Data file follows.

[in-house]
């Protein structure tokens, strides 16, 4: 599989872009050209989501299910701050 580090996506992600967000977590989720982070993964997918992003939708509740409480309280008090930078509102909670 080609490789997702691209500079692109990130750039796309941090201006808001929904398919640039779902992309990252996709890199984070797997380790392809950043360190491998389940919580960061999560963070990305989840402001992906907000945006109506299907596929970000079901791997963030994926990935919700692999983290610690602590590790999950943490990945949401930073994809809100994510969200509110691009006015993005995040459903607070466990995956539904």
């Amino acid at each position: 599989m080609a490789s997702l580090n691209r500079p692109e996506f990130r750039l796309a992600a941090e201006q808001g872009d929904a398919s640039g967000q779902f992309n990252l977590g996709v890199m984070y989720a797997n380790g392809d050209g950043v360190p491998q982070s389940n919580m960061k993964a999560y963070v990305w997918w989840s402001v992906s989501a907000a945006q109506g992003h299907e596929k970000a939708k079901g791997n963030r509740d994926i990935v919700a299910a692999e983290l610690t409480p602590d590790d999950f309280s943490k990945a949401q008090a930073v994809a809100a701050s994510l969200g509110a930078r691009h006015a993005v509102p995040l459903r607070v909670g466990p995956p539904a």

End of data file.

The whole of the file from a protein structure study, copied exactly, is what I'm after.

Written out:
[in-house]
């Protein structure tokens, strides 16, 4: 599989872009050209989501299910701050 580090996506992600967000977590989720982070993964997918992003939708509740409480309280008090930078509102909670 080609490789997702691209500079692109990130750039796309941090201006808001929904398919640039779902992309990252996709890199984070797997380790392809950043360190491998389940919580960061999560963070990305989840402001992906907000945006109506299907596929970000079901791997963030994926990935919700692999983290610690602590590790999950943490990945949401930073994809809100994510969200509110691009006015993005995040459903607070466990995956539904």
């Amino acid at each position: 599989m080609a490789s997702l580090n691209r500079p692109e996506f990130r750039l796309a992600a941090e201006q808001g872009d929904a398919s640039g967000q779902f992309n990252l977590g996709v890199m984070y989720a797997n380790g392809d050209g950043v360190p491998q982070s389940n919580m960061k993964a999560y963070v990305w997918w989840s402001v992906s989501a907000a945006q109506g992003h299907e596929k970000a939708k079901g791997n963030r509740d994926i990935v919700a299910a692999e983290l610690t409480p602590d590790d999950f309280s943490k990945a949401q008090a930073v994809a809100a701050s994510l969200g509110a930078r691009h006015a993005v509102p995040l459903r607070v909670g466990p995956p539904a």